Added on 20/09/2012
Over 140 delegates from across Ireland and the UK attended the first ever inter–church conference on the environment to take place on this island.
Rev Elaine Murray, Church of Ireland representative on Eco–Congregation Ireland, Catherine Brennan SSL, chairperson and Roman Catholic representative, Sr Benedicta Pathinatxer from Sri Lanka and Sr Louisa Poole, representing the European Christian Environmental Network, Operation Noah and the Catholic Bishops’ Conference of England and Wales
The theme of Eco–Congregation Ireland’s inaugural conference, which took place in Dromantine Retreat and Conference Centre, near Newry, Co Down, on September 14 and 15, was “God’s Creation – Our Responsibility?”
Representatives attended from the European Christian Environmental Network, Churches Together in Britain and Ireland’s Environmental Issues Network, A Rocha, Christian Ecology Link, Operation Noah and Eco–Congregation Scotland.
In his opening address, “Is the Bible Green? Reading Scripture Ecologically”, Prof David Horrell, Professor of New Testament Studies at the University of Exeter, suggested that, while the Bible did not offer a blueprint for creation or environmental ethics, passages like Psalms 19 and 104 and Job 38 helped generate a positive vision of the value, beauty and ultimate worth of the whole earth.
Prof Stephen Williams, Professor of Systematic Theology at Union Theological College, Belfast, spoke about “The Theology of Creation”, including the difficult interpretation of the word ‘dominion’. He argued that if Creation was good and fit for purpose, then the command to have dominion was not to do with subjugation, but rather a responsibility to nurture.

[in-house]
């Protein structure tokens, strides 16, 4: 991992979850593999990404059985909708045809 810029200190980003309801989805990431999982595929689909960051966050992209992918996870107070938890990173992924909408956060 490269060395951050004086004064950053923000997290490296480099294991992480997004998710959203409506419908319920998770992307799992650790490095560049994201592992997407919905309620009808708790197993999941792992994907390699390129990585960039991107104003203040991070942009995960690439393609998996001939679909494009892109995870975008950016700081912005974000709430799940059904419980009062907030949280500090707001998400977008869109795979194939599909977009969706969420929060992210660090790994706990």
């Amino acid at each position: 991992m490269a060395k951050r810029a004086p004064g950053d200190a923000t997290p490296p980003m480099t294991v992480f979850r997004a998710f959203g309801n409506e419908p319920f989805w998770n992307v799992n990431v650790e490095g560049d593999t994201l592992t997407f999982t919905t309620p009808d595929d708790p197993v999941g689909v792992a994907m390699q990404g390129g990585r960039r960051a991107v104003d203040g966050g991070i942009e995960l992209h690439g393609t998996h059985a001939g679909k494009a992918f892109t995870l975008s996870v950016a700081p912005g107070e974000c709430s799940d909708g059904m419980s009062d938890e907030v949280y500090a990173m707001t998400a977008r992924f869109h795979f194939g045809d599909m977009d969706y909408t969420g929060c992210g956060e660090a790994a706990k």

In her lecture, “Listening to the Future: Listening to the Present”, Dr Anne Primavesi, Fellow of the Centre for Interdisciplinary Study of Religion, Birkbeck College, University of London, focussed on the need to cultivate unity. Describing militarism, fuelled by a climate of fear and insecurity, as the greatest threat to planetary resources today, she said there must be a political and military dimension for sustainability to be achieved.
Dr Alastair McIntosh, Fellow of the Centre for Human Ecology, Glasgow, in his talk, “Money, Consumerism and the Spirituality of Our Times”, highlighted how consumerism fed off our insecurities, creating a sense of inadequacy and shame, which only increased our desire for more. The economy was no longer about satisfying needs; it was about generating wants.
Addressing the topic “A New Humanity: The Quest for Well–being in the 21st Century”, Rev Peter–Owen Jones said he believed there would be a revolution against capitalism in the next 20 years and that it would need to be one that recognised that “all life is connected”.
The Sussex–based vicar and author, who is well–known for his BBC series, Around the World in 80 Faiths and How to Live a Simple Life, said that a system that set each individual human being against each other was never going to engender a sense of communal, or individual, well–being. We could never have peace on earth until we made peace with the natural world. “Christianity needs urgently to embrace a bigger vision of peace on earth,” he said.
Six trees were planted in the grounds of Dromantine by representatives of the different denominations and communities attending the conference. Rev Andrew Orr, Rector of Tullow, planted one of the trees and a blessing was read by Rev Elaine Murray, Rector of Carrigaline and the Church of Ireland representative on Eco–Congregation Ireland.
For further info see www.ecocongregationireland.com.
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